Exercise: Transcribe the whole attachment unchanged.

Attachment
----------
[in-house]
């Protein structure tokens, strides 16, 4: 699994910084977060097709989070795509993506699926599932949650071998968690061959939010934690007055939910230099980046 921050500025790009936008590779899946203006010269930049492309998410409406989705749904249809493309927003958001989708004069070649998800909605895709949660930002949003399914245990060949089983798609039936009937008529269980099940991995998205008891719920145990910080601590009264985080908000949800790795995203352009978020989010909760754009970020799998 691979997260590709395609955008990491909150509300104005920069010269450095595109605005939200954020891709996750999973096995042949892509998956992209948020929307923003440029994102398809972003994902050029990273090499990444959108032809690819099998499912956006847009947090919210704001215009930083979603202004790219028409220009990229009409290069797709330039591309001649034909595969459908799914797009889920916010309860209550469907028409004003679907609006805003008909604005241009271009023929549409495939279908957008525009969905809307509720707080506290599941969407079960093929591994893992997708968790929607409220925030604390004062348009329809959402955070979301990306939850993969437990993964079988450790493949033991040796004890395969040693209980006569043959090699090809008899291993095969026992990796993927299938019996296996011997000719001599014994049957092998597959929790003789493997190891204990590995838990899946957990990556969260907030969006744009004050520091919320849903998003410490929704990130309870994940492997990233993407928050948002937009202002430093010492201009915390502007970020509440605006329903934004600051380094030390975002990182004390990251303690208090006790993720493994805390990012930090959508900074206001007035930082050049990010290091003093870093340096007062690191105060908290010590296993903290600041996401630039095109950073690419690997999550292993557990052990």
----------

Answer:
[in-house]
């Protein structure tokens, strides 16, 4: 699994910084977060097709989070795509993506699926599932949650071998968690061959939010934690007055939910230099980046 921050500025790009936008590779899946203006010269930049492309998410409406989705749904249809493309927003958001989708004069070649998800909605895709949660930002949003399914245990060949089983798609039936009937008529269980099940991995998205008891719920145990910080601590009264985080908000949800790795995203352009978020989010909760754009970020799998 691979997260590709395609955008990491909150509300104005920069010269450095595109605005939200954020891709996750999973096995042949892509998956992209948020929307923003440029994102398809972003994902050029990273090499990444959108032809690819099998499912956006847009947090919210704001215009930083979603202004790219028409220009990229009409290069797709330039591309001649034909595969459908799914797009889920916010309860209550469907028409004003679907609006805003008909604005241009271009023929549409495939279908957008525009969905809307509720707080506290599941969407079960093929591994893992997708968790929607409220925030604390004062348009329809959402955070979301990306939850993969437990993964079988450790493949033991040796004890395969040693209980006569043959090699090809008899291993095969026992990796993927299938019996296996011997000719001599014994049957092998597959929790003789493997190891204990590995838990899946957990990556969260907030969006744009004050520091919320849903998003410490929704990130309870994940492997990233993407928050948002937009202002430093010492201009915390502007970020509440605006329903934004600051380094030390975002990182004390990251303690208090006790993720493994805390990012930090959508900074206001007035930082050049990010290091003093870093340096007062690191105060908290010590296993903290600041996401630039095109950073690419690997999550292993557990052990």